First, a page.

General Description / Cultural Significance
Morocco identified orange blossom as the fragrant most highly significant to Moroccan cultural life. Orange blossom water is used as a symbol of hospitality in the country. A visitor is greeted by the home’s host with orange blossom water to sprinkle on their hands and clothes. This welcome is often the first introduction to the scent followed by pairings of other orange blossom scented delectables in the form of pastries and confections, but orange blossoms are also included in salads and used in Moroccan tea and coffee as an added flavor.
In Morocco, the orange blossom water is general home distilled. This practice still holds true in the larger imperial cities like Fez, Raban, Marrakesh, and Meknes. The distillation process is ancient and was developed by Muslims from Andalusia (Muslim Spain). This tradition was brought to Morocco by migrating Muslims and Jews after the fall of Granada in 1492.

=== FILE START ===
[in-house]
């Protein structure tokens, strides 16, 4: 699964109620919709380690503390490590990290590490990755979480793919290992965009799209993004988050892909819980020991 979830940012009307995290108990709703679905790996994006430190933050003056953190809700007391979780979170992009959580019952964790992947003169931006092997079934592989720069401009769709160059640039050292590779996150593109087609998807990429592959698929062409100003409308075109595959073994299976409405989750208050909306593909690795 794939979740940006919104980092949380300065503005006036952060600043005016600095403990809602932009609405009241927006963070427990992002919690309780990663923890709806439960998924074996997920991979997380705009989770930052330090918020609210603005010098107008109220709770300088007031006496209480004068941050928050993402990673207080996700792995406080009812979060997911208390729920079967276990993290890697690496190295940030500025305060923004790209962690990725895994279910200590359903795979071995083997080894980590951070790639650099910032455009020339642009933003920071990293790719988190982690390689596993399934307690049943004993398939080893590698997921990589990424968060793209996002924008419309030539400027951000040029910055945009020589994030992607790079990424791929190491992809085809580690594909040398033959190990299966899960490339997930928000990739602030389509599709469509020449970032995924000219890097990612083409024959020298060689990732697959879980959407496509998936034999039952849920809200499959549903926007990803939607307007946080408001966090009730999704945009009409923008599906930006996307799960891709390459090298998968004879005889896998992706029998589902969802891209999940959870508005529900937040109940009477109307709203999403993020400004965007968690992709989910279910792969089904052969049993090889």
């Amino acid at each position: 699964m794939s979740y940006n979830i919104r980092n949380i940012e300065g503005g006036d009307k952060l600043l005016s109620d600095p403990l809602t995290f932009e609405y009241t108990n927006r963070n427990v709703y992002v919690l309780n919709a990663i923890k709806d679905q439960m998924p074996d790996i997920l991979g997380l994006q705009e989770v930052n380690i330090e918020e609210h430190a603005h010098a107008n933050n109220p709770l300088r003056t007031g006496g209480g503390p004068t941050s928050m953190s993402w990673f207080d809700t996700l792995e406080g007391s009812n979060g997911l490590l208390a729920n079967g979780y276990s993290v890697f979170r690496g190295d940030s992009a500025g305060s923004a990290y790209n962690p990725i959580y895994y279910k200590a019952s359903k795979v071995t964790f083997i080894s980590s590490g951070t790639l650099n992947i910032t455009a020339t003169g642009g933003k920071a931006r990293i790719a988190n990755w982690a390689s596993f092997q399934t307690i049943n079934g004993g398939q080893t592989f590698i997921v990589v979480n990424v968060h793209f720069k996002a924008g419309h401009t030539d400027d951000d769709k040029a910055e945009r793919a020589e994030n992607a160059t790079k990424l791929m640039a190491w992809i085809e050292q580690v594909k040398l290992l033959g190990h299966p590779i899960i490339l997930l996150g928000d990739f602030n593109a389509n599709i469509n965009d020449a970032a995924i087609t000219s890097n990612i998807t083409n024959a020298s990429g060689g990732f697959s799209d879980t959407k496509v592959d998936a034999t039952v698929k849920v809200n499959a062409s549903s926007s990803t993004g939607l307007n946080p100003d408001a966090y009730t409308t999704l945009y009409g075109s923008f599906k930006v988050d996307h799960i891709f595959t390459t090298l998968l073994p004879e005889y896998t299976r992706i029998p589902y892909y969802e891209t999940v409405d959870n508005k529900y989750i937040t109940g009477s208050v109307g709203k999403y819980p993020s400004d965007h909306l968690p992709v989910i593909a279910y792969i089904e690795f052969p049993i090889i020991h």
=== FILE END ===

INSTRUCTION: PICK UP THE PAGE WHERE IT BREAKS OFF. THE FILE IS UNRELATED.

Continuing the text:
Climate Change / Conservation Status
Morocco relies heavily on agricultural resources. Due to climate change, hot seasons are expected to be longer and water levels are expected to decline. Rainfall is key in the production and flourishment of citrus fruits, but sadly the threat of droughts is becoming more imposing and threatens the vivacity of citrus fruit production in the country.
The production of citrus fruits in Morocco, specifically that of oranges, tangerines, and mandarins, has fallen significantly due to a scarcity of water. High temperatures in July-September of 2022 greatly affected the citrus crops blooming and fruiting periods.
An increase in heat and pressure on water resources has caused roughly six percent of citrus areas and ten percent of mandarin and tangerine areas to be lost in Morocco. After a surge in the citrus production market in 2020/21, Morocco faces uncertainty due to drastic climate changes. As of May 2023, the nation was experiencing very little rainfall, harming agricultural yields, and requiring increased imports as food prices continue.
Orange tree blossom
Amina Elaissami, First Secretary, Embassy of the Kingdom of Morocco
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